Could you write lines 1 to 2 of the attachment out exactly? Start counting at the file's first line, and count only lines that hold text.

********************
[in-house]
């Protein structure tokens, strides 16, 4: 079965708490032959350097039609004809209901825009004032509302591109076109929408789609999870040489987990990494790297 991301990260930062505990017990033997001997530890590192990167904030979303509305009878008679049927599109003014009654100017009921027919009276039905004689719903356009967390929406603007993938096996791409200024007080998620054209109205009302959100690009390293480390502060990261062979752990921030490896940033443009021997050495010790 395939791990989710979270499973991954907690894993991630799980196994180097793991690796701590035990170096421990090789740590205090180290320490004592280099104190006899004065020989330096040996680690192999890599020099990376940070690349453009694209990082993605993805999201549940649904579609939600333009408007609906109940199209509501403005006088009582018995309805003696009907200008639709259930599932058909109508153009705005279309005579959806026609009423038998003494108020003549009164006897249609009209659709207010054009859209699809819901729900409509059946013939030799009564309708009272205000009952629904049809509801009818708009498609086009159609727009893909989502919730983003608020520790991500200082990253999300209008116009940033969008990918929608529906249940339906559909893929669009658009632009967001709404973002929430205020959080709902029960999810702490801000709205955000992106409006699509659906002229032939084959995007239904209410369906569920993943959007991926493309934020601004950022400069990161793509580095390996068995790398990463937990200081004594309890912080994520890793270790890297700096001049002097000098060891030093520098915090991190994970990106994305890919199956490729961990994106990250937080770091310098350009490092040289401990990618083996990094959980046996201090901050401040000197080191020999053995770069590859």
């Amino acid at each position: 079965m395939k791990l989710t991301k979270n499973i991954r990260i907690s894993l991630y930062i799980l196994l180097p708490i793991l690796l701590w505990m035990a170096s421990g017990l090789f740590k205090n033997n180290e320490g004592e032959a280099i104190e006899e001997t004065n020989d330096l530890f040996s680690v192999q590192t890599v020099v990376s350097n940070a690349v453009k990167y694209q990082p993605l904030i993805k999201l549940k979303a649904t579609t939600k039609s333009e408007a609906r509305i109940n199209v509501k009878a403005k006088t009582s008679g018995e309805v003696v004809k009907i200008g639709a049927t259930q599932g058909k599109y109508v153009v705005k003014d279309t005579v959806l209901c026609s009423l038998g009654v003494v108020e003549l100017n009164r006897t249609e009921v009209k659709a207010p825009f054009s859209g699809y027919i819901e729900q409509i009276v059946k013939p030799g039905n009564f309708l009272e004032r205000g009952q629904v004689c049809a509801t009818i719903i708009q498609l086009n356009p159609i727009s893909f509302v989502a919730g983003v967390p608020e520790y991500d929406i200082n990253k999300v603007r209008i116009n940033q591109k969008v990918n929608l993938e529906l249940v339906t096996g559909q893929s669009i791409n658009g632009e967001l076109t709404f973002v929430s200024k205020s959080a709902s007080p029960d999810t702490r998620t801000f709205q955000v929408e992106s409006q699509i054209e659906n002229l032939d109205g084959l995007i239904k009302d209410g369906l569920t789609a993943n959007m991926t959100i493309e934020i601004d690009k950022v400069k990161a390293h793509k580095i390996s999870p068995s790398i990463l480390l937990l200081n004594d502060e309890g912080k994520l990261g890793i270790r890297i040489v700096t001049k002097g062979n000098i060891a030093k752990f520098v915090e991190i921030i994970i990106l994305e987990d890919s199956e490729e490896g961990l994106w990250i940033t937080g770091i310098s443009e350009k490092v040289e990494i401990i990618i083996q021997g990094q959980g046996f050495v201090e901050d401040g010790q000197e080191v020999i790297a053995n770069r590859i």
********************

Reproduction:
[in-house]
């Protein structure tokens, strides 16, 4: 079965708490032959350097039609004809209901825009004032509302591109076109929408789609999870040489987990990494790297 991301990260930062505990017990033997001997530890590192990167904030979303509305009878008679049927599109003014009654100017009921027919009276039905004689719903356009967390929406603007993938096996791409200024007080998620054209109205009302959100690009390293480390502060990261062979752990921030490896940033443009021997050495010790 395939791990989710979270499973991954907690894993991630799980196994180097793991690796701590035990170096421990090789740590205090180290320490004592280099104190006899004065020989330096040996680690192999890599020099990376940070690349453009694209990082993605993805999201549940649904579609939600333009408007609906109940199209509501403005006088009582018995309805003696009907200008639709259930599932058909109508153009705005279309005579959806026609009423038998003494108020003549009164006897249609009209659709207010054009859209699809819901729900409509059946013939030799009564309708009272205000009952629904049809509801009818708009498609086009159609727009893909989502919730983003608020520790991500200082990253999300209008116009940033969008990918929608529906249940339906559909893929669009658009632009967001709404973002929430205020959080709902029960999810702490801000709205955000992106409006699509659906002229032939084959995007239904209410369906569920993943959007991926493309934020601004950022400069990161793509580095390996068995790398990463937990200081004594309890912080994520890793270790890297700096001049002097000098060891030093520098915090991190994970990106994305890919199956490729961990994106990250937080770091310098350009490092040289401990990618083996990094959980046996201090901050401040000197080191020999053995770069590859």